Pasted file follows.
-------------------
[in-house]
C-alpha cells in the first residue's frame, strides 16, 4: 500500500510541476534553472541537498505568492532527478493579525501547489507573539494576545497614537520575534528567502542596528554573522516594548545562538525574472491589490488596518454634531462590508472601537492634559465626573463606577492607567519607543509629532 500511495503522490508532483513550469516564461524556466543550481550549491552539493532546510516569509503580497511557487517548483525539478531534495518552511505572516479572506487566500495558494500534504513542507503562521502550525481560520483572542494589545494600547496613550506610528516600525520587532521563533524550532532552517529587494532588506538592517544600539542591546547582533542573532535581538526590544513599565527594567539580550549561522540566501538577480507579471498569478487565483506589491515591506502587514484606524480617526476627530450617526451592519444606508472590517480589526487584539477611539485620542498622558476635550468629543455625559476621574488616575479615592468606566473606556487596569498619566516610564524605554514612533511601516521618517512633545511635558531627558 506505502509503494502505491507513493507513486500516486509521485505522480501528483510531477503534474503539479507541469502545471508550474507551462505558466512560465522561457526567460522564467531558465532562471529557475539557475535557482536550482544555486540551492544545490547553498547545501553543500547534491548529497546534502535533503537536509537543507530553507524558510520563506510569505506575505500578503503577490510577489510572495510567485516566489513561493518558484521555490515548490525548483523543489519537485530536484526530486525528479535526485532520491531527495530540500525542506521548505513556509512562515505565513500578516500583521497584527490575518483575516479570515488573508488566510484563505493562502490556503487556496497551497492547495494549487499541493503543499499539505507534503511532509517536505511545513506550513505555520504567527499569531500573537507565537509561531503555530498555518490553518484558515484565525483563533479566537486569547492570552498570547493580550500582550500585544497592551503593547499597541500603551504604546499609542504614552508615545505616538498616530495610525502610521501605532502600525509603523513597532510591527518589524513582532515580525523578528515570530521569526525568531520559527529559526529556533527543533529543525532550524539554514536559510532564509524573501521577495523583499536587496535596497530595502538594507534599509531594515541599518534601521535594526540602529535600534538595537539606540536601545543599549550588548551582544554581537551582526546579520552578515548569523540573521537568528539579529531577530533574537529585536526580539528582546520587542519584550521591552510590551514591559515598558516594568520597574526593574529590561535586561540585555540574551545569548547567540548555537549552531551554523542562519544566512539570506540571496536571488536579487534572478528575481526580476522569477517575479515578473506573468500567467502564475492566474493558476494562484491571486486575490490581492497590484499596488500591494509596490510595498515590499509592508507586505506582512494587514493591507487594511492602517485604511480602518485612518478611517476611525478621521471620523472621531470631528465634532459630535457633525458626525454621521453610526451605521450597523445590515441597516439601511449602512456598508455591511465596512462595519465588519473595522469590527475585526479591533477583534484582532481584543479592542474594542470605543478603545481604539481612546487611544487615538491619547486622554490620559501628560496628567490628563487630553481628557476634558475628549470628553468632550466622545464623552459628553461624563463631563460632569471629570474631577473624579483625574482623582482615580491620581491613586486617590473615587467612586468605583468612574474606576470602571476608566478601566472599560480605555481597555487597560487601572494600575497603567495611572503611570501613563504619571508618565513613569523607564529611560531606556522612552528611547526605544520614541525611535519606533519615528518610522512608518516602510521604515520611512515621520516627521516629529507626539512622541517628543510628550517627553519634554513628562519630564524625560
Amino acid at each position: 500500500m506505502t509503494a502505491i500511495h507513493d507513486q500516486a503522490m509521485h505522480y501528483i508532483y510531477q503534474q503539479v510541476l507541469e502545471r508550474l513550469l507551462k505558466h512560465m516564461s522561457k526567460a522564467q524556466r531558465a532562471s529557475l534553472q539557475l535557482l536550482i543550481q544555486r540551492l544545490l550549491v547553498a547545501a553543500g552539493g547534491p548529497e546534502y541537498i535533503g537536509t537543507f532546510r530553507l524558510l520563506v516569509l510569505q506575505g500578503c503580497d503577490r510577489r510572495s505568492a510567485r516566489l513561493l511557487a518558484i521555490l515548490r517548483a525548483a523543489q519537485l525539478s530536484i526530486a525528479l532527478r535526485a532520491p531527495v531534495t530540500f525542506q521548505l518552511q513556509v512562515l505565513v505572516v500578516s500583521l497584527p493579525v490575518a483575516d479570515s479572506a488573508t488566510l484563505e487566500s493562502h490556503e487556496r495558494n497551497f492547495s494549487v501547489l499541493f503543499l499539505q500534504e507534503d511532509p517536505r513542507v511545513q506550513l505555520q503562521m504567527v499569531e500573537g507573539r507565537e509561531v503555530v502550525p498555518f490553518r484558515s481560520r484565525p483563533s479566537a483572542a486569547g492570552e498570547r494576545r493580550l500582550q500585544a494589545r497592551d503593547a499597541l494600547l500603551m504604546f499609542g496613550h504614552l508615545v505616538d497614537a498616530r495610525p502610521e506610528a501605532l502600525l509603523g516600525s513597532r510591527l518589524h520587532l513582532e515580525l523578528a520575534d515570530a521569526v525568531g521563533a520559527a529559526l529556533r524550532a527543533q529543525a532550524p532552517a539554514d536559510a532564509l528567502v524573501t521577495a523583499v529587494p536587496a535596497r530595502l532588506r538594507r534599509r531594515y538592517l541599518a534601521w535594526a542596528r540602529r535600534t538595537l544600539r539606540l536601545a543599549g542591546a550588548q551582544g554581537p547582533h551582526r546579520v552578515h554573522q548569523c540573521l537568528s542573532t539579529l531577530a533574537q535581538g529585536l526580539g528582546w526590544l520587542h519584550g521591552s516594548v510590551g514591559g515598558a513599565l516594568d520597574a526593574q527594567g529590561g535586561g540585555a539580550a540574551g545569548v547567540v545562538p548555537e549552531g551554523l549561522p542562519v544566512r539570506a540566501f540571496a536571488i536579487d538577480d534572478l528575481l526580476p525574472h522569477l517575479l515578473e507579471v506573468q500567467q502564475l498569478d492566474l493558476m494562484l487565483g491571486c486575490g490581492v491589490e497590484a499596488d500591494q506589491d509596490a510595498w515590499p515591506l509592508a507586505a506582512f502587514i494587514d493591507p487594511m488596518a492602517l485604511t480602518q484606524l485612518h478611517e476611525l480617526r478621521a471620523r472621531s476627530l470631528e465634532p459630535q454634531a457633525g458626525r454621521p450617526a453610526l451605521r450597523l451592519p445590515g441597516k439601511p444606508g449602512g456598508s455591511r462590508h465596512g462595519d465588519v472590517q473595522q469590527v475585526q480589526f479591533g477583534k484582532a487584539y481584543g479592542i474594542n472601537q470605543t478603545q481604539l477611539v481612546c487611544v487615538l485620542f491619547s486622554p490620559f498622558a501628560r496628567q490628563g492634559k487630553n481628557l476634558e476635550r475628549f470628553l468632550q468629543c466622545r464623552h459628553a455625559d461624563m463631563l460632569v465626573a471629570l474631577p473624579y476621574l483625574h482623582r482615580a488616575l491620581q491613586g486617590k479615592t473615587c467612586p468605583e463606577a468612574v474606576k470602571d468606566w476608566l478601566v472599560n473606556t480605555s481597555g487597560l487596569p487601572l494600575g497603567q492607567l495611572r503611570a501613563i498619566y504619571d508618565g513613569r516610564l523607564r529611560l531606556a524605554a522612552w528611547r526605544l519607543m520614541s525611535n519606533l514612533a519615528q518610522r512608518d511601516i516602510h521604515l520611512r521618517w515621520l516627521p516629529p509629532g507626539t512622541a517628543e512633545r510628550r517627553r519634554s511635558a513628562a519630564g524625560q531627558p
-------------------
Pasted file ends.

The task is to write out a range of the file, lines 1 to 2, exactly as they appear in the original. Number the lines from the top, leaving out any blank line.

[in-house]
C-alpha cells in the first residue's frame, strides 16, 4: 500500500510541476534553472541537498505568492532527478493579525501547489507573539494576545497614537520575534528567502542596528554573522516594548545562538525574472491589490488596518454634531462590508472601537492634559465626573463606577492607567519607543509629532 500511495503522490508532483513550469516564461524556466543550481550549491552539493532546510516569509503580497511557487517548483525539478531534495518552511505572516479572506487566500495558494500534504513542507503562521502550525481560520483572542494589545494600547496613550506610528516600525520587532521563533524550532532552517529587494532588506538592517544600539542591546547582533542573532535581538526590544513599565527594567539580550549561522540566501538577480507579471498569478487565483506589491515591506502587514484606524480617526476627530450617526451592519444606508472590517480589526487584539477611539485620542498622558476635550468629543455625559476621574488616575479615592468606566473606556487596569498619566516610564524605554514612533511601516521618517512633545511635558531627558 506505502509503494502505491507513493507513486500516486509521485505522480501528483510531477503534474503539479507541469502545471508550474507551462505558466512560465522561457526567460522564467531558465532562471529557475539557475535557482536550482544555486540551492544545490547553498547545501553543500547534491548529497546534502535533503537536509537543507530553507524558510520563506510569505506575505500578503503577490510577489510572495510567485516566489513561493518558484521555490515548490525548483523543489519537485530536484526530486525528479535526485532520491531527495530540500525542506521548505513556509512562515505565513500578516500583521497584527490575518483575516479570515488573508488566510484563505493562502490556503487556496497551497492547495494549487499541493503543499499539505507534503511532509517536505511545513506550513505555520504567527499569531500573537507565537509561531503555530498555518490553518484558515484565525483563533479566537486569547492570552498570547493580550500582550500585544497592551503593547499597541500603551504604546499609542504614552508615545505616538498616530495610525502610521501605532502600525509603523513597532510591527518589524513582532515580525523578528515570530521569526525568531520559527529559526529556533527543533529543525532550524539554514536559510532564509524573501521577495523583499536587496535596497530595502538594507534599509531594515541599518534601521535594526540602529535600534538595537539606540536601545543599549550588548551582544554581537551582526546579520552578515548569523540573521537568528539579529531577530533574537529585536526580539528582546520587542519584550521591552510590551514591559515598558516594568520597574526593574529590561535586561540585555540574551545569548547567540548555537549552531551554523542562519544566512539570506540571496536571488536579487534572478528575481526580476522569477517575479515578473506573468500567467502564475492566474493558476494562484491571486486575490490581492497590484499596488500591494509596490510595498515590499509592508507586505506582512494587514493591507487594511492602517485604511480602518485612518478611517476611525478621521471620523472621531470631528465634532459630535457633525458626525454621521453610526451605521450597523445590515441597516439601511449602512456598508455591511465596512462595519465588519473595522469590527475585526479591533477583534484582532481584543479592542474594542470605543478603545481604539481612546487611544487615538491619547486622554490620559501628560496628567490628563487630553481628557476634558475628549470628553468632550466622545464623552459628553461624563463631563460632569471629570474631577473624579483625574482623582482615580491620581491613586486617590473615587467612586468605583468612574474606576470602571476608566478601566472599560480605555481597555487597560487601572494600575497603567495611572503611570501613563504619571508618565513613569523607564529611560531606556522612552528611547526605544520614541525611535519606533519615528518610522512608518516602510521604515520611512515621520516627521516629529507626539512622541517628543510628550517627553519634554513628562519630564524625560